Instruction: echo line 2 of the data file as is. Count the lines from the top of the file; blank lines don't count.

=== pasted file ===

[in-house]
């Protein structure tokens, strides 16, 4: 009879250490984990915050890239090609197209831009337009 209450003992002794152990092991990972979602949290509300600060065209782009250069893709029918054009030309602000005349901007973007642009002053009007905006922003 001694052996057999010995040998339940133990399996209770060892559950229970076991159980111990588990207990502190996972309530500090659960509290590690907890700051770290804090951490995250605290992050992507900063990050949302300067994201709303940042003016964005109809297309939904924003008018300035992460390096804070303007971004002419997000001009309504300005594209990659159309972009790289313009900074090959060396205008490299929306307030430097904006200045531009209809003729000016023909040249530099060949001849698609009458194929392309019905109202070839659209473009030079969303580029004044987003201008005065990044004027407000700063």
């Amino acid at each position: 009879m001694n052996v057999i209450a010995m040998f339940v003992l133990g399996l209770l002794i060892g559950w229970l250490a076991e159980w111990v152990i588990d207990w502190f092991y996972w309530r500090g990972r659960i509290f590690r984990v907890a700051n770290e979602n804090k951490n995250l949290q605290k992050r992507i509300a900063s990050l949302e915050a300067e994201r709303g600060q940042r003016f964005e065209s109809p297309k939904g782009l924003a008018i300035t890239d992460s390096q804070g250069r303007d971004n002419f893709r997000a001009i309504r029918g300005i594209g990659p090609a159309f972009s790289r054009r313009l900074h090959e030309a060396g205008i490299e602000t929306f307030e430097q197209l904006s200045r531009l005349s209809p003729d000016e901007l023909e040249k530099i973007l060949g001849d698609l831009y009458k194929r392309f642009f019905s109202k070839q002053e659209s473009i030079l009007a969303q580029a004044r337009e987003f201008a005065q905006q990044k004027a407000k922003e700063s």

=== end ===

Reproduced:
């Protein structure tokens, strides 16, 4: 009879250490984990915050890239090609197209831009337009 209450003992002794152990092991990972979602949290509300600060065209782009250069893709029918054009030309602000005349901007973007642009002053009007905006922003 001694052996057999010995040998339940133990399996209770060892559950229970076991159980111990588990207990502190996972309530500090659960509290590690907890700051770290804090951490995250605290992050992507900063990050949302300067994201709303940042003016964005109809297309939904924003008018300035992460390096804070303007971004002419997000001009309504300005594209990659159309972009790289313009900074090959060396205008490299929306307030430097904006200045531009209809003729000016023909040249530099060949001849698609009458194929392309019905109202070839659209473009030079969303580029004044987003201008005065990044004027407000700063």